You probably have an inkling that modern-day mail is sorted by machines. But back in 1903, it had to be done by guys named Ralph or Wesley. They had a lot of letters to sort, and they had to do it quickly—so this is the "system" the U.S. Post Office Department came up with. (You don't have to watch the whole clip, ten seconds will give you the idea.)
Sometimes Ralph and Wes were on shift at the same time, while a third guy named Clarence kept dumping letters onto their desk:
Those things they're throwing the letters into aren't bins, but bags. Here they're tying them up, joined by Clarence as well as Samuel:
That last video was in focus enough that I became curious about those semicircular racks, which were probably made out of either iron or dinosaur bones. Alas, all I could find was a patent application for a later (1910) design that apparently improved on the design of the one we saw in the videos. Near as I can tell from the language in the application, the chief improvement seems to be that these can be broken down.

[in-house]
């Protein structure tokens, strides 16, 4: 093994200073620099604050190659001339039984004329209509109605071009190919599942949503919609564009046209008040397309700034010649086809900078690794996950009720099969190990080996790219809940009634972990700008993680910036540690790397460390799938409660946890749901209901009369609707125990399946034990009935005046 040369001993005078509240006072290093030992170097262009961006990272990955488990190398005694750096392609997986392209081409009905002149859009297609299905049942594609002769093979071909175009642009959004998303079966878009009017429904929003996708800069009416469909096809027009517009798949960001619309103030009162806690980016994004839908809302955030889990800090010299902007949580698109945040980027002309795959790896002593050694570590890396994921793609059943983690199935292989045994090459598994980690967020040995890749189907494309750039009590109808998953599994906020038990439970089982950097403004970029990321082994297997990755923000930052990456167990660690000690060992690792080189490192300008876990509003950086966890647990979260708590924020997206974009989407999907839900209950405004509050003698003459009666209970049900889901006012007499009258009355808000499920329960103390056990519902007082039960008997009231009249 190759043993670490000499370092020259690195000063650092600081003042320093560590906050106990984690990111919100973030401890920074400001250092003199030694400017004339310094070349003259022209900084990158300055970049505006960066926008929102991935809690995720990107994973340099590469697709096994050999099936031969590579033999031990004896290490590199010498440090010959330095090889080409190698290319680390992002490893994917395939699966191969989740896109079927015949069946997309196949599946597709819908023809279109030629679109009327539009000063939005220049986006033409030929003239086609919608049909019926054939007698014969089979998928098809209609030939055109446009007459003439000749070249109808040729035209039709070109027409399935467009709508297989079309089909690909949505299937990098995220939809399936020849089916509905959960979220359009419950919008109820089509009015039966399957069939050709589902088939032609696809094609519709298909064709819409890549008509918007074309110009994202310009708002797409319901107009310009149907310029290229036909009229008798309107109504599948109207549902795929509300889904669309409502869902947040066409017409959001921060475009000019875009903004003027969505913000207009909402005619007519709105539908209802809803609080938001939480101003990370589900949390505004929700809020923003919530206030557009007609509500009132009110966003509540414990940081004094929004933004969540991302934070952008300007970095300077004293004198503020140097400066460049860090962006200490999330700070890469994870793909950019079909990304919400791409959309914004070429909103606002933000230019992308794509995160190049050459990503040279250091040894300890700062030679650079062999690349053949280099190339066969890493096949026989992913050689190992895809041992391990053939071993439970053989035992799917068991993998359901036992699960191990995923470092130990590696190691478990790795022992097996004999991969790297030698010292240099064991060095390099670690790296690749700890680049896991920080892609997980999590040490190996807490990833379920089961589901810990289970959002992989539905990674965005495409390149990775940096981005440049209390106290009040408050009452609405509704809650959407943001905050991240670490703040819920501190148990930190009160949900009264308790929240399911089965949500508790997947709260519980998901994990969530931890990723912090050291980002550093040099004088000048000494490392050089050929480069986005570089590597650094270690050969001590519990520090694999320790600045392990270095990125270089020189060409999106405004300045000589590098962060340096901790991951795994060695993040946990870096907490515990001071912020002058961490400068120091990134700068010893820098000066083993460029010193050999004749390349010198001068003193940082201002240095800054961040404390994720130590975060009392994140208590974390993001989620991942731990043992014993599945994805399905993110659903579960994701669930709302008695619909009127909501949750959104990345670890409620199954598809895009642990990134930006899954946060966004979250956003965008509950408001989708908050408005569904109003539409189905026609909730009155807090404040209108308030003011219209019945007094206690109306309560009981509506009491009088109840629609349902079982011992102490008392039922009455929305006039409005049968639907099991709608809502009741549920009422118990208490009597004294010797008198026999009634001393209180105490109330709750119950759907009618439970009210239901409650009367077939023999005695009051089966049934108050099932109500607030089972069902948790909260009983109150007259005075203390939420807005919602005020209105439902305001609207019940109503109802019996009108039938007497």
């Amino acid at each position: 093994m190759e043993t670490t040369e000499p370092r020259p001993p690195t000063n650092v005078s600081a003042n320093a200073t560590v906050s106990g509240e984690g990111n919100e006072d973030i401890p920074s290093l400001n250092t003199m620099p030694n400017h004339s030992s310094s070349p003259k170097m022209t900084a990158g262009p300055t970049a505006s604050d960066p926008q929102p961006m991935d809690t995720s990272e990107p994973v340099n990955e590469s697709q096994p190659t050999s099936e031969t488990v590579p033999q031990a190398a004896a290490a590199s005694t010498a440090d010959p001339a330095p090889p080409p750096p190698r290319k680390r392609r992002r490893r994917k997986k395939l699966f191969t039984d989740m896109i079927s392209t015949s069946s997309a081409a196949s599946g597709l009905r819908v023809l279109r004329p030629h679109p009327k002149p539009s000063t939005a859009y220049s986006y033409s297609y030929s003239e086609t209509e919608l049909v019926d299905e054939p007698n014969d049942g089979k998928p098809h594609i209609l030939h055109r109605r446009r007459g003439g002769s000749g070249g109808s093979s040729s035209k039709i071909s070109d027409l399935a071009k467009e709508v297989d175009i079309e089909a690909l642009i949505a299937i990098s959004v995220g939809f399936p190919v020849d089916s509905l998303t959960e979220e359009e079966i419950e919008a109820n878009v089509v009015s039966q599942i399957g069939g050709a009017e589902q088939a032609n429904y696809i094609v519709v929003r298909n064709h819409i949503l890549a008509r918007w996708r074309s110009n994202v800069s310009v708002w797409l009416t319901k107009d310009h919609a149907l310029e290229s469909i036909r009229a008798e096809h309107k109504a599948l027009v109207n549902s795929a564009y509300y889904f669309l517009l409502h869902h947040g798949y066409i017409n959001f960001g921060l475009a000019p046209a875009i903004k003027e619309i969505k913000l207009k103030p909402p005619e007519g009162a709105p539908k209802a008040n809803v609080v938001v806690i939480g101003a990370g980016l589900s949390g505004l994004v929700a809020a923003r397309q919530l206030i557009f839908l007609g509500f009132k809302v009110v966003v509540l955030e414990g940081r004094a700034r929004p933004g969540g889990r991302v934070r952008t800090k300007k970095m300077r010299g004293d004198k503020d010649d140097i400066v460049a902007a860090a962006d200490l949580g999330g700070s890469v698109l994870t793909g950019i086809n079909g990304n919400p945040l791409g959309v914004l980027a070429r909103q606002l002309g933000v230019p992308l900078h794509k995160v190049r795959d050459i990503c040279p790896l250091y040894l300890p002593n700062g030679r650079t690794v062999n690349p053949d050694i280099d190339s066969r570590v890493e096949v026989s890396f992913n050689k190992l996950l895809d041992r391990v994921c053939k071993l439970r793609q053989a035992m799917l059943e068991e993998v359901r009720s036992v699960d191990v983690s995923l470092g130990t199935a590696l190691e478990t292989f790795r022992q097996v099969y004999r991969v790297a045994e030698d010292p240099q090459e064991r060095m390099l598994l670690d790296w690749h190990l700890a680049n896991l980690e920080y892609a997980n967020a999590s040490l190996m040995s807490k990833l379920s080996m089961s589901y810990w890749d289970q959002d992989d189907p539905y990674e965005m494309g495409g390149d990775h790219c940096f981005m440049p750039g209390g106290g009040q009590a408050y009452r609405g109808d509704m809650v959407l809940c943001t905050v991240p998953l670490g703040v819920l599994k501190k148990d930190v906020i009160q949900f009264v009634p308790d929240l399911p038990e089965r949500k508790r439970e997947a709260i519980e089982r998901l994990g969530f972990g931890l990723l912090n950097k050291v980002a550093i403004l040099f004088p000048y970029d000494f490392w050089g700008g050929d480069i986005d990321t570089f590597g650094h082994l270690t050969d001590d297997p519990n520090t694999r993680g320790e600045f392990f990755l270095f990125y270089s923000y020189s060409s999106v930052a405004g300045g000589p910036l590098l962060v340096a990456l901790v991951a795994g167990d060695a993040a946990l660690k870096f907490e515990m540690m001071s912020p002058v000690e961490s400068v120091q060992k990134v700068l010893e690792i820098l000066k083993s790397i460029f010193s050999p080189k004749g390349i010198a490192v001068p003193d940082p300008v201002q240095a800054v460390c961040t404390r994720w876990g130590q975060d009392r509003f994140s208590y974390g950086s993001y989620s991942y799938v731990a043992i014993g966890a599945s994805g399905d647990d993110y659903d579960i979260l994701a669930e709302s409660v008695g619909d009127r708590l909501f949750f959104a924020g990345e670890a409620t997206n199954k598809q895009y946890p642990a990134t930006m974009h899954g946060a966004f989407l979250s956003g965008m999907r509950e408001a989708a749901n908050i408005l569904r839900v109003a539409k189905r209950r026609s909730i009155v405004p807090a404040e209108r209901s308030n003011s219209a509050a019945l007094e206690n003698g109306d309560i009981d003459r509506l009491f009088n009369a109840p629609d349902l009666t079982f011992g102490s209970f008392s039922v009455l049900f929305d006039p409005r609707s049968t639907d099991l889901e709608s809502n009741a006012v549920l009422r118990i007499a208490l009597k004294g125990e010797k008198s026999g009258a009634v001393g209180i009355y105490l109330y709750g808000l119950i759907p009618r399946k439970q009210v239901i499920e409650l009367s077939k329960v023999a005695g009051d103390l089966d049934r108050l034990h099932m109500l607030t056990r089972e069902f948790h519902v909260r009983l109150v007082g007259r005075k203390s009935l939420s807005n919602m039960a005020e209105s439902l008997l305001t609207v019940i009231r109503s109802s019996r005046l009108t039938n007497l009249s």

Enter a caption (optional)
In any case, the modern-day U.S. Postal Service has a decidedly more efficient system in place:
I might actually prefer to work at the older place.